How not to be a loser
Why do we walk around acting like we know people, but then get offended when people act like they know us?
There is so much about people that we cannot see. In fact, I think that most of what makes someone “someone” is invisible at first. We cannot see all that someone is carrying around with them. Are they the primary caregiver of their demented mother? Are they struggling to pay their own way through an education they aren’t even sure about? Are they cancer survivors, only children? Did their dog die this morning? Did they get a promotion? Did they get married last week or get approved for a loan before coming to the grocery store? Are they happy or hurting, colorblind or half deaf?
We don’t know.
But we act like we do.
We assume, when crossing paths with a stranger, that we are catching them in a good mood on a good day in a good life. But the reality is that we can never see the heavy things, or even the bubbly light things, at first glance.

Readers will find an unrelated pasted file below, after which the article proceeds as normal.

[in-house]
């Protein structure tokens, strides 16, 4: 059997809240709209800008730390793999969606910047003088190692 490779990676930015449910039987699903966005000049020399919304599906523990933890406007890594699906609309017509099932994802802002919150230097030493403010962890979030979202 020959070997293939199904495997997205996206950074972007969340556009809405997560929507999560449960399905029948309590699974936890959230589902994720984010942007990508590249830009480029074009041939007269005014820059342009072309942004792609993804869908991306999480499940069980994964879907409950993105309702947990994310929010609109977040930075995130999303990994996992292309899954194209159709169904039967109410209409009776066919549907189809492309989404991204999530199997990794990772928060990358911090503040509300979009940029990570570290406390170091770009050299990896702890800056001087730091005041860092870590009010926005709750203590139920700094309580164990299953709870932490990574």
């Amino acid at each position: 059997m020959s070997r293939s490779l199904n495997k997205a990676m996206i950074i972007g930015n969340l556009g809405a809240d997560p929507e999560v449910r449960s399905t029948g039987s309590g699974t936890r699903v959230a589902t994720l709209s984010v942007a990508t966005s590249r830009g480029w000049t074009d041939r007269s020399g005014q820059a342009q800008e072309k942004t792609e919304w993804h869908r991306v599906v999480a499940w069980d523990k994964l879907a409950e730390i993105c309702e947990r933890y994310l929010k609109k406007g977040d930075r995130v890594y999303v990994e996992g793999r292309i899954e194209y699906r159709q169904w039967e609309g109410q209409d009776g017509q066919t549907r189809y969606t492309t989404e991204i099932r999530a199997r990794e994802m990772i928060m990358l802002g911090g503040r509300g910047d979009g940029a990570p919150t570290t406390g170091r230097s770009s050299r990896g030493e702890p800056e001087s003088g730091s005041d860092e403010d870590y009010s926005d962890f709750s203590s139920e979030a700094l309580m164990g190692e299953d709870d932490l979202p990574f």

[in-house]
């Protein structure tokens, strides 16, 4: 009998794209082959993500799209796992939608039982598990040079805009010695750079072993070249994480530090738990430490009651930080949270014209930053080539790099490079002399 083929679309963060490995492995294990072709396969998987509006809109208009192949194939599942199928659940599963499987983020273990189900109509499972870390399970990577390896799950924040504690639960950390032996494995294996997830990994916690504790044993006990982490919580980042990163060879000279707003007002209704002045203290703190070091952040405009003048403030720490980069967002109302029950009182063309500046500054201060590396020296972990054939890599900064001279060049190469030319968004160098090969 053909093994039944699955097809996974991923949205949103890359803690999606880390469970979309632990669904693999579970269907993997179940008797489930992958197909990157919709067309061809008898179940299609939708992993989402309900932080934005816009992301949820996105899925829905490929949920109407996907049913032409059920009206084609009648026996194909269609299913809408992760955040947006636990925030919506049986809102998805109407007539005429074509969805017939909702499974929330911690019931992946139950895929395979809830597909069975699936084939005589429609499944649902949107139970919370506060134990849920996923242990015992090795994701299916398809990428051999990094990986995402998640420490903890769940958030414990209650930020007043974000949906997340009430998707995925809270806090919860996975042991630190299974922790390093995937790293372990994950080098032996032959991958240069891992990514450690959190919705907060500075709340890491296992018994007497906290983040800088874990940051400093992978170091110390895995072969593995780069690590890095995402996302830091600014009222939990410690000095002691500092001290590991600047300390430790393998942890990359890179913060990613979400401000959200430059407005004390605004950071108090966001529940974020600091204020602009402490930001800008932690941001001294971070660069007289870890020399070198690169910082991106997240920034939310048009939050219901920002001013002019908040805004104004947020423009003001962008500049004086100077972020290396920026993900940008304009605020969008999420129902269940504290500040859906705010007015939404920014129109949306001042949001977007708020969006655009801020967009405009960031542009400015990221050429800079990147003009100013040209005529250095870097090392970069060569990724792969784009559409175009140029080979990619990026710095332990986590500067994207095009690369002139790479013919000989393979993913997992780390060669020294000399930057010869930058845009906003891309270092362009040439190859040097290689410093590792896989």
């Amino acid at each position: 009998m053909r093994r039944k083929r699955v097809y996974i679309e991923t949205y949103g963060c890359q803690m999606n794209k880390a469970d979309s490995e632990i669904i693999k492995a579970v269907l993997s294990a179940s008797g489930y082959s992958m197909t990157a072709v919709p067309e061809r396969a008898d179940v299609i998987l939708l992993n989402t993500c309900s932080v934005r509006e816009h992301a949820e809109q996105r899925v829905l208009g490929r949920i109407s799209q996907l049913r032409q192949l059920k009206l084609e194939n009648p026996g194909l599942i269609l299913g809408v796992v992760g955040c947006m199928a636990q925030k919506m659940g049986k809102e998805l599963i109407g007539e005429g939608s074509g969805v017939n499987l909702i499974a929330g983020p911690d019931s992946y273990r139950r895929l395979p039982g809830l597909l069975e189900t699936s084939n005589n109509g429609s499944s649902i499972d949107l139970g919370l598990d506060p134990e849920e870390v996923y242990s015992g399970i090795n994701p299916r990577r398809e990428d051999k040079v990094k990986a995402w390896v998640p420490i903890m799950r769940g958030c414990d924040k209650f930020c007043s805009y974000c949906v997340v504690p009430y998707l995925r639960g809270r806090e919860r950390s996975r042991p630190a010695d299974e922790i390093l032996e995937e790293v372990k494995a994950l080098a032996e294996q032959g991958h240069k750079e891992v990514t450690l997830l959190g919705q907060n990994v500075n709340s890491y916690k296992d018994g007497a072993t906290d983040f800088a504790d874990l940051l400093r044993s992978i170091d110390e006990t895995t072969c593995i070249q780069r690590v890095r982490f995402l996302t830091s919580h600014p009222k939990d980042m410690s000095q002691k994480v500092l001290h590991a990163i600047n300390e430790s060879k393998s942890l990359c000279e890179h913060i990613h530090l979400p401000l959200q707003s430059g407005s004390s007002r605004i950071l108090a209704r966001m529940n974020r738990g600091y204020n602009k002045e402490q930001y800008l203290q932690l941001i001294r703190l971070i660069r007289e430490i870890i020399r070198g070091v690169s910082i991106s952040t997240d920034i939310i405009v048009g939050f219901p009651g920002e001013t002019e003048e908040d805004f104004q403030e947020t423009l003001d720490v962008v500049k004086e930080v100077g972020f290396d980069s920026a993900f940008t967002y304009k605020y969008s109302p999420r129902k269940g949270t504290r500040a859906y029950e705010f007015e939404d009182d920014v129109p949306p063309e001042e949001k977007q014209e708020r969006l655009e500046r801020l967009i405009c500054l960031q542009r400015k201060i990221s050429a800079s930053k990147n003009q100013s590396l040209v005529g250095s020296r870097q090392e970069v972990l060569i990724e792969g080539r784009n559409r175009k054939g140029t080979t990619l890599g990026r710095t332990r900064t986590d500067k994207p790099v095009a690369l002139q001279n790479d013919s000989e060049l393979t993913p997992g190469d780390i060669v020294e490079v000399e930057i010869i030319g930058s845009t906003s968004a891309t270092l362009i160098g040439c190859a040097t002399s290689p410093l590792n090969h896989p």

Some may say I’m too sympathetic, that I pity too quickly and let people off the hook too easily. But what good does it do me to get pissed at the person who cut me off, the cashier who never spoke a word and rolled her eyes, the soccer mom who took up half the cereal aisle with her buggy, the old man who skipped me in the post office, or the teeny bopper who took too long to order? Why should I be criticized for letting them off the hook? Do they deserve some kind of grudge? Couldn’t giving them the benefit of the doubt only do good for me?
We are so quick to say, “get off my tail asshole!” , “she didn’t even say hi? What a shitty cashier”, or “ugh freshman”, but guess who loses in these situations? Not the asshole. Not the cashier. Not the freshman. You.
Don’t be a loser, and don’t forget you don’t know everyone. Give someone the benefit of the doubt, not because they deserve it, but because you don’t know if they do or not.